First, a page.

Avoiding Student Loan Forgiveness Scams as Biden Mulls Decision

As students await a decision from U.S. President Joe Biden on a possible extension of the pause on student loan payments, industry observers have warned of possible scams associated with these payments.

Last week, 100 House and Senate members signed a letter calling on Biden to extend the current pause on student loan payments past August 31. Former President Donald Trump first paused these payments during the beginning of the ongoing COVID-19 pandemic and Biden followed suit, extending it until the end of this month.

White House press secretary Karine Jean-Pierre recently told reporters that Biden will soon "make a decision" on possibly extending the pause once again. "I'll let him speak," Jean-Pierre said.

However, as Biden is currently mulling the decision, some have reported receiving scam calls associated with student loan forgiveness programs.

Student loan debt
Many have warned of possible student loan forgiveness scams ahead of President Joe Biden's decision to possibly extend the pause on loan payments. Above, student loan debt holders take part in a demonstration outside of the White House staff entrance to demand that Biden cancel student loan debt, on July 27 in Washington, D.C. Jemal Countess/Getty

WATE-TV reporter Don Dare recently received one of these scam calls and reported it to the Better Business Bureau (BBB) in Tennessee. 

"The reason we are calling is because your student loan is eligible for a forgiveness program. We need your authorization to complete the process. Please call our office located in Tennessee at 423... BEEP," a recording of the call said.

Shortly after reporting the call, Dare spoke with Tony Binkley of the Better Business Bureau of Greater East Tennessee, who called the number.

"One of the questions I did ask during our conversation is are you located in Tennessee? They said, no, we're in Irvine, California. They are a real business with a real address. However, their website is very suspect. It's very, very simple. It's hard to get somebody on the phone. There were just a lot of red flags…up for me," Binkley said, according to WATE.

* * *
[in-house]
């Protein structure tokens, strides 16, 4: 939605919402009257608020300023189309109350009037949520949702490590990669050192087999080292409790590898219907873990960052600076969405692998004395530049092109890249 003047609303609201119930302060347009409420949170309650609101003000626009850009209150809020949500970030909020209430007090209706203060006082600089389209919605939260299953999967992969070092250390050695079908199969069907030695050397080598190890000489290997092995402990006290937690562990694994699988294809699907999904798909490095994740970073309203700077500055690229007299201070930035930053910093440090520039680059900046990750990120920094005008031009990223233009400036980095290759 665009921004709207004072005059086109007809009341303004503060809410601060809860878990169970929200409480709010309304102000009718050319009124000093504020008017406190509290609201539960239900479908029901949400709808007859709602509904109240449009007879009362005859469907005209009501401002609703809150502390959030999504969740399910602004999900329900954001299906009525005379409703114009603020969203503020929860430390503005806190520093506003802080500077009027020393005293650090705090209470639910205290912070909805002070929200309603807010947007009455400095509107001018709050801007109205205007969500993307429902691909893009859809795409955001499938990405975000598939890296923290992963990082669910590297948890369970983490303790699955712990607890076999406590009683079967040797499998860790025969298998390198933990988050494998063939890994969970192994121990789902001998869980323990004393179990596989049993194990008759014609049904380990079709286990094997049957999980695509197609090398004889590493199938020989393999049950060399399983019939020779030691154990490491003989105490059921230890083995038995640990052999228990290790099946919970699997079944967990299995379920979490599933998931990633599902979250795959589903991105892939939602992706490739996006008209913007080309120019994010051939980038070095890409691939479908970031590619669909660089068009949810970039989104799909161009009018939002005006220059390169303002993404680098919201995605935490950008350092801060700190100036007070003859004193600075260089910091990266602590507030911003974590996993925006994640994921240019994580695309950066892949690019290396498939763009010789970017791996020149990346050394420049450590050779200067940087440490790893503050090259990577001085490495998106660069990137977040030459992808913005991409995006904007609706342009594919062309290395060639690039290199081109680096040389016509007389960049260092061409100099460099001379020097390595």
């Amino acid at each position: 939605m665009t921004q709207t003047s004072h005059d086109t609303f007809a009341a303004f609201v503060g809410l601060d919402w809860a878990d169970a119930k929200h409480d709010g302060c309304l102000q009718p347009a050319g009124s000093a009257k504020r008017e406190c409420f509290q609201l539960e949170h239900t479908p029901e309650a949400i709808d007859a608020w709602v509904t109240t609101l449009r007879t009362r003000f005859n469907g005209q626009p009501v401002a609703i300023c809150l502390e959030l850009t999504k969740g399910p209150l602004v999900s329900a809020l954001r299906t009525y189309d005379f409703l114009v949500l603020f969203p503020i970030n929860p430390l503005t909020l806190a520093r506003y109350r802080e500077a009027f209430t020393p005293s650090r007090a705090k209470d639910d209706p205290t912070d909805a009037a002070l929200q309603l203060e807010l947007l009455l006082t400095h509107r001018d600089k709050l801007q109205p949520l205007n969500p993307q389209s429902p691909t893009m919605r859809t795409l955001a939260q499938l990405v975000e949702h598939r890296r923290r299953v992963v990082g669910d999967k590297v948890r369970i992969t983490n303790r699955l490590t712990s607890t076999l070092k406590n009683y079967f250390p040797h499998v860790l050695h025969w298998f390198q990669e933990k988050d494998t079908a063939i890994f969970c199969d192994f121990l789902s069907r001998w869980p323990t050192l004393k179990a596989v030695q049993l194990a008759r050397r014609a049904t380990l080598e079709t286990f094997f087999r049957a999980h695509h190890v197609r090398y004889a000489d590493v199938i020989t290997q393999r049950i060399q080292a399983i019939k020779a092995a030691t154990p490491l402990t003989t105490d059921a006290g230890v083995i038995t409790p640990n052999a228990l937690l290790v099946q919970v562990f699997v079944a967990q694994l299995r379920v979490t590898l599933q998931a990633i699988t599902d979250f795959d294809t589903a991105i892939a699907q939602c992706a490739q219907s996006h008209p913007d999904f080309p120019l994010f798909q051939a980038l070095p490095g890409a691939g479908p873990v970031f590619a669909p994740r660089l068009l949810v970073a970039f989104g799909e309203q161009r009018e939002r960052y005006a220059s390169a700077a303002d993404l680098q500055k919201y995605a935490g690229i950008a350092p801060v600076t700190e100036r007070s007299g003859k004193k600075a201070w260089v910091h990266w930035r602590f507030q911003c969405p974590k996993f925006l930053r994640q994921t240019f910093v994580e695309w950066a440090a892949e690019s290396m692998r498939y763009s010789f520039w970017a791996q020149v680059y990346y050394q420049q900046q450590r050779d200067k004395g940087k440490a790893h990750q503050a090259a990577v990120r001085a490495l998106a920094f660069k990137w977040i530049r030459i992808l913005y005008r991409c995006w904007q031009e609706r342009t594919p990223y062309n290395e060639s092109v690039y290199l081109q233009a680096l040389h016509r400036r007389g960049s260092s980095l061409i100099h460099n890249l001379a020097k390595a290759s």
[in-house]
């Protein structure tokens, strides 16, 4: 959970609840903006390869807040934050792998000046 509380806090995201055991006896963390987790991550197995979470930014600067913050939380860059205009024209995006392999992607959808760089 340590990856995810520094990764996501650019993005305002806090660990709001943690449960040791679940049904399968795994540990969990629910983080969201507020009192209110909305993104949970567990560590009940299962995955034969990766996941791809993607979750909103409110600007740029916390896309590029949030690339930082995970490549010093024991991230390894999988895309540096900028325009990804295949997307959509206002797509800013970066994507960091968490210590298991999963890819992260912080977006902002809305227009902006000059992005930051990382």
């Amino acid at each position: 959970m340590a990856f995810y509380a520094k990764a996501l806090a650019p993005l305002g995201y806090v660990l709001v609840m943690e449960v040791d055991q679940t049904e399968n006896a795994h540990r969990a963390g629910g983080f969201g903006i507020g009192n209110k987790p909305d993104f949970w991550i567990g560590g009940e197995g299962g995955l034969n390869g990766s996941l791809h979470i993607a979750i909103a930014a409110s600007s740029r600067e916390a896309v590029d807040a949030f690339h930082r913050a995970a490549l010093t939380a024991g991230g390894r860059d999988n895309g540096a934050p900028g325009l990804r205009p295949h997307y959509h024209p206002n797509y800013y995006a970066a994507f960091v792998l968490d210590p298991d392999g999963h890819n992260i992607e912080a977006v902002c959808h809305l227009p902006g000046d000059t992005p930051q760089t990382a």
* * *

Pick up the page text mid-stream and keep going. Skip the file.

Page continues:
"When somebody is contacting you out of the blue, this is dialing for dollars. They're just dialing up anybody they can," Binkley was quoted by the local news station. "Hopefully, they'll get a hit, somebody who actually does have a student loan—someone younger than you or me—hoping they can prey on the knowledge that they don't have."

In April and May, the BBB, the Consumer Financial Protection Bureau (CFPB) and the Federal Trade Commission (FTC) all warned of possible student loan forgiveness scams.

"Scammers might promise a loan forgiveness program—that most people won't qualify for. Or they might say they'll wipe out your loans by disputing them. But they can't get you into a forgiveness program you don't qualify for or wipe out your loans," the FTC said in a press release on May 27. The FTC encouraged students to avoid these scams by not sharing your Federal Student Aid (FSA) ID.

In a similar press release, the CFPB said, "Numerous student loan borrowers recently submitted complaints to the Consumer Financial Protection Bureau about companies that promised them student loan forgiveness or loan forbearance in exchange for fees amounting to hundreds or thousands of dollars."

The press release continued, "Borrowers believed they were talking to their servicer or a company authorized by the Department of Education because they often knew private information such as the borrower's loan balance or recent consolidation activity. This is fraud."

The CFPB also told students to avoid these scams by watching out for unnecessary fees for loan forgiveness payments and by not giving out any personal information over the phone.

In a statement sent to Newsweek, a spokesperson for the International Association of Better Business Bureaus said the majority of student loan forgiveness scams were "classified under 'Credit Repair/Debit Relief' on Scam Tracker."

"Within the 'Credit Repair/Debit Relief' broad category (which includes other types of scams), exposure (% of total) increased ~17% from 2021/2022 and Median $ Loss also increased a bit (3%)," the spokesperson wrote.

The Department of Education also responded to Newsweek's request for comment and provided a statement from Federal Student Aid Chief Operating Officer Richard Cordray.

"No one should ever pay for help with their federal student loans. It's shameful that some companies and individuals operate solely to scam hardworking students. Federal Student Aid continues to work with law enforcement partners—including the Consumer Financial Protection Bureau, Federal Trade Commission, and the U.S. Department of Education's Office of Inspector General—to investigate, shut down, and prosecute these fraudsters. If borrowers think they've been a victim of a scam, they should visit StudentAid.gov/scams to learn what to do to retake control of their student aid account," the statement said.

Newsweek reached out to the FTC for comment.

Update 8/2/2022, 12:45 p.m. ET: This story was updated to include comments from the International Association of Better Business Bureaus and the Department of Education.